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I know I've promised to continue some topics, but, hey, they require quite a bit of thought.... so in the meantime, reading around in the free membership section of Aikido Journal (thanks, Stan, for those of us who have to squirrel away some moolah to afford 29 dollars or so a year, we can begin reading a bunch of great stuff)
Anyway, I was glancing through an article about women instructors and suddenly another of my famous memories some of you seem to like a lot (thanks for the validations so far...) returned to my conscious mind.
This wasn't in the YMCA where we trained, fortunately, and it wasn't a physical confrontation, fortunately, at least I don't think it would have even approached that, but a confrontation none the less...
Yep I was really proud of our little group, we had some really good students and fortunately the stuff I was able to pass on to them seemed to hold their interest .... Anyway, to relax and unwind after trying to exit in time for the Y staff to go home .... (we were fortunate to be able to have two hours at the end of the day and had to close class at ten and be out by ten thirty, if you wanted a shower you really had to hurry, and we had to fold up the mats and put them to one side ....)
Well enough background. As the title suggests, we used to go to the Brass Rail, an Italian restaurant just up the hill to the west of the Y. I had my dad's car, and the students thought I didn't drink at all but that was because I had to drive myself home. Anyway I remember really loving Eggplant Parmigiana.
Okay a bit more background because I need to give the old New Haven Aikikai of East Haven (near I-95 exit 50 I think) credit for coming down during our first years to help build a dojo at the Y, and also for starting the Brass Rail tradition with us. I wanted to give them credit for Marianne's formative years in Aikido in that there were two or more archers launching her career (blog entry entitled The Arrow) including myself. But credit belongs to the students, as in the case of Marianne, for coming to class day after day, week after week, etc. and dedicating themselves to absorbing all they could.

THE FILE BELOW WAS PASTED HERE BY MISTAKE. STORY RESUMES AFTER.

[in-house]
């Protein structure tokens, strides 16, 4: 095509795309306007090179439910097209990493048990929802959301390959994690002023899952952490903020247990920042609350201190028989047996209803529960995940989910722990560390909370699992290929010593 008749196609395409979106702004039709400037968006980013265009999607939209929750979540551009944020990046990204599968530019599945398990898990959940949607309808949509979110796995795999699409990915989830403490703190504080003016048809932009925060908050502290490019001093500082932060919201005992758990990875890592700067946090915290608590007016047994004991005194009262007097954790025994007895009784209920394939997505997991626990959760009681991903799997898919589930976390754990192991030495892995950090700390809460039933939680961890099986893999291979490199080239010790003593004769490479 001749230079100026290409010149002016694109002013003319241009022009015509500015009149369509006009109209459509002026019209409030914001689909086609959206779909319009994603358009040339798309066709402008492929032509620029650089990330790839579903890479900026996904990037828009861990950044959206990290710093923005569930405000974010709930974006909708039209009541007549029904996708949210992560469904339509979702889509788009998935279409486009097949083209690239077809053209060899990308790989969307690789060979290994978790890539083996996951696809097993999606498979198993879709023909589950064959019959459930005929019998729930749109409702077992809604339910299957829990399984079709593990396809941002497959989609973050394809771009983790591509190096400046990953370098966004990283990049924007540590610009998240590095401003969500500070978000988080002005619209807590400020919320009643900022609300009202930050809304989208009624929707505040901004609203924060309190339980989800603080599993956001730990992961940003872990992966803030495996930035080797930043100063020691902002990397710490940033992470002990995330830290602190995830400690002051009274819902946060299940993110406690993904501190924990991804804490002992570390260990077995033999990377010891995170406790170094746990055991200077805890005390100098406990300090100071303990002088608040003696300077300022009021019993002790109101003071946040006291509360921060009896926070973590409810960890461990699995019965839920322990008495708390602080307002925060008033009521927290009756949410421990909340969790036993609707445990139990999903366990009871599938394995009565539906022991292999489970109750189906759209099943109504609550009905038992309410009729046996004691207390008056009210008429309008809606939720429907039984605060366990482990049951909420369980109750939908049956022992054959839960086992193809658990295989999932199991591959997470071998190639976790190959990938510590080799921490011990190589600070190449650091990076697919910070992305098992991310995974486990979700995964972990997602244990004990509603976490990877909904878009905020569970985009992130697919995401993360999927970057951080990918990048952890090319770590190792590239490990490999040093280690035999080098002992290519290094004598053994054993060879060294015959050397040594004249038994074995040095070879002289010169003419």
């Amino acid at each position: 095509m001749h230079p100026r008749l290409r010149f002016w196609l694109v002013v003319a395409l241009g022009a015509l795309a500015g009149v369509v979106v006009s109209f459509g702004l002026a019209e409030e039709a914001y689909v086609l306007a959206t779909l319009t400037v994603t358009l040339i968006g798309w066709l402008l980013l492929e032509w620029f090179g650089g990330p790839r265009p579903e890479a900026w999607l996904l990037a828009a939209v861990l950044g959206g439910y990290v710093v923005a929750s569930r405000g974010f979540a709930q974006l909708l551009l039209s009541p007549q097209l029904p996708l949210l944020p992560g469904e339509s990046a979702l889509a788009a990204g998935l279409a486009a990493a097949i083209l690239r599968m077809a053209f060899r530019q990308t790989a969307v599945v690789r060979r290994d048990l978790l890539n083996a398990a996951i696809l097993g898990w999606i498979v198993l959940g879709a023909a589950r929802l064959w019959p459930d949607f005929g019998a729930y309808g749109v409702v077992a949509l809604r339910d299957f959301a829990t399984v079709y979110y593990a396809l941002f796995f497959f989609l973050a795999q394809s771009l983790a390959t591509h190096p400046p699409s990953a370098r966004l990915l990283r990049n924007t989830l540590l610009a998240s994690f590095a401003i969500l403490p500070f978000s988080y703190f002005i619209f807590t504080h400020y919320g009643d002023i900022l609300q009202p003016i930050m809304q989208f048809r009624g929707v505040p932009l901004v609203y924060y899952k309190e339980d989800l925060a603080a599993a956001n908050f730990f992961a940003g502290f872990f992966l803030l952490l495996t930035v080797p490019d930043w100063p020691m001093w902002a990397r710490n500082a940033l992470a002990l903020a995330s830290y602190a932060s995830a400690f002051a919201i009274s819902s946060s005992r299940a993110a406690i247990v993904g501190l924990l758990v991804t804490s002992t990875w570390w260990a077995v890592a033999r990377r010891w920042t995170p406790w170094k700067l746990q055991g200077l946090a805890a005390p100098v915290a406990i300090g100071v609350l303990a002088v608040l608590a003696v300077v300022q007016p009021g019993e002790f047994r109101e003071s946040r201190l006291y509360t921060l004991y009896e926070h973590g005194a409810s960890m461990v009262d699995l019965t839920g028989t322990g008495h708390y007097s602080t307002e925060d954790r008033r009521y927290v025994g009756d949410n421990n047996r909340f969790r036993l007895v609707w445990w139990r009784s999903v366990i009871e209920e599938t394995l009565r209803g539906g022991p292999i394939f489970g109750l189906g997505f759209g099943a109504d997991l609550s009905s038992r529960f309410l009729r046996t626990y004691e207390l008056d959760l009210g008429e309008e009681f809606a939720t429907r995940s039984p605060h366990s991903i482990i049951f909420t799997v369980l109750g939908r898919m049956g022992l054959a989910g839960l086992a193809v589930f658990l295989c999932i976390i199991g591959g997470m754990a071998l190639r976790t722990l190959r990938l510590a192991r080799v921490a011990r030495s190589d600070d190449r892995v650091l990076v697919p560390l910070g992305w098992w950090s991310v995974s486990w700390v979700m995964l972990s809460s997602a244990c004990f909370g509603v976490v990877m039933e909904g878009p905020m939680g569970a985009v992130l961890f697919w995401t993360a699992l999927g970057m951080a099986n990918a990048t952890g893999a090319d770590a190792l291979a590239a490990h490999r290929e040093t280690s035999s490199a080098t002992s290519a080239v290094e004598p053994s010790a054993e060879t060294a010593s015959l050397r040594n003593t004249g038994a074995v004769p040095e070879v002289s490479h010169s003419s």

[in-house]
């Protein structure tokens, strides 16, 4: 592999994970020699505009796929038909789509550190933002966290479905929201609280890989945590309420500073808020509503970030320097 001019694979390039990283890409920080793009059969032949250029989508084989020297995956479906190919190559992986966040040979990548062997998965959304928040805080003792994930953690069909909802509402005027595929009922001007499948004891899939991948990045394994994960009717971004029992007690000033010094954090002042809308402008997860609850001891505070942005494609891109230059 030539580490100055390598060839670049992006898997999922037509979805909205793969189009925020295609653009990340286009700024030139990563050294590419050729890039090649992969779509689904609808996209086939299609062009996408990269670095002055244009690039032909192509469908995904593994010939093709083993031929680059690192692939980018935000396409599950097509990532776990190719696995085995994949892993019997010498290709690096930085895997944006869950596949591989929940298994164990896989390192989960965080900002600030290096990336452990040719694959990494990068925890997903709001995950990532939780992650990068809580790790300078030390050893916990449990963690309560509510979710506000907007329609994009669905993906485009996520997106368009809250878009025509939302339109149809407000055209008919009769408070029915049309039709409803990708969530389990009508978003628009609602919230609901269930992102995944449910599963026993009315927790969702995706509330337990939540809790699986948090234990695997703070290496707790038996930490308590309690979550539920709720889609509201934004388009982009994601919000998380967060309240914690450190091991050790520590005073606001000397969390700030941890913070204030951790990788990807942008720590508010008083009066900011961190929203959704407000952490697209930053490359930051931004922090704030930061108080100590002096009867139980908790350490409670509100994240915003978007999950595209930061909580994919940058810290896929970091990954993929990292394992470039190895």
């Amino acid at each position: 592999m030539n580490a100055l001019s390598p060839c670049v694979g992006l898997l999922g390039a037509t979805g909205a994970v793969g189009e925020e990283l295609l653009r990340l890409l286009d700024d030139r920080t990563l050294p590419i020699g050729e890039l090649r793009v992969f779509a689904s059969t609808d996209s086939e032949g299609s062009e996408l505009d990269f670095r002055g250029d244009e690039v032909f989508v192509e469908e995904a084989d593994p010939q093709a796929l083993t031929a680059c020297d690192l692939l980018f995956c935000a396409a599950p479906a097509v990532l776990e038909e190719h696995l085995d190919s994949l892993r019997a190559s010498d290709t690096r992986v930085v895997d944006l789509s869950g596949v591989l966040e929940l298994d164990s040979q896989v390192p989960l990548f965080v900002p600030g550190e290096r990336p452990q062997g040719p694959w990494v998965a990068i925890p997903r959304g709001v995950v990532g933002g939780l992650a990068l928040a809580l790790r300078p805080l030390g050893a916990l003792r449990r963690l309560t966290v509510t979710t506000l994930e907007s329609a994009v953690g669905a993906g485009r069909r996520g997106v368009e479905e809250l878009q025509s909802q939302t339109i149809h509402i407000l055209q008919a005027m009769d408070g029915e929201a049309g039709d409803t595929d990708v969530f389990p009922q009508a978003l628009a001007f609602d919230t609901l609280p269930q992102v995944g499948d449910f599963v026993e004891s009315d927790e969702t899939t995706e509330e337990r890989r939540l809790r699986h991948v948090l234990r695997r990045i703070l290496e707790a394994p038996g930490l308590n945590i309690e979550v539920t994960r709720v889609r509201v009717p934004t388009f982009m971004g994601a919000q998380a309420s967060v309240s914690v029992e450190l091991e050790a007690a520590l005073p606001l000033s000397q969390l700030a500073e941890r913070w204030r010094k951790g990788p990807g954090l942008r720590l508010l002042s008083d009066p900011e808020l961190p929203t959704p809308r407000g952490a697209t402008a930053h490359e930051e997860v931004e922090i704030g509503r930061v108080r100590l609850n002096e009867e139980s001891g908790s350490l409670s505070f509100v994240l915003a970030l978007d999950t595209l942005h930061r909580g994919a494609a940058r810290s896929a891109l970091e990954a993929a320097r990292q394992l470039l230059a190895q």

Anyway, a few years later the wait person (lady) there knew us really well and if we had to wait for a table that would accommodate us for beer, food or both, she would call us over as soon as one became available. Then one man stood up far to the left and near the table we had been told about by the wait person. (Eek, trying to be politically correct, I've made a confusing pun, sorry)
He seemed to be focusing his challenge on me, because I seemed to be in charge of my group.And since a couple of people might have had gi's with them, he seemed to know it was a martial arts group, and if I remember he was with some sports club, I forget what sport.
I took off in the direction of the ladies room and phones. It was also the rear exit. When I got home (years before cell phones) I called the restaurant. One of my students had no idea why he was summoned to the phone, not realizing I had gone home. I figured the challenge had been directed at me, so I left and the students were fine with their beers, food, conversation.
Not as exciting as some of the legends of budo masters avoiding conflict, but it was rather neat to realize, sometimes this kind of thing works in daily life in a public setting. Glad it wasn't a dangerious one!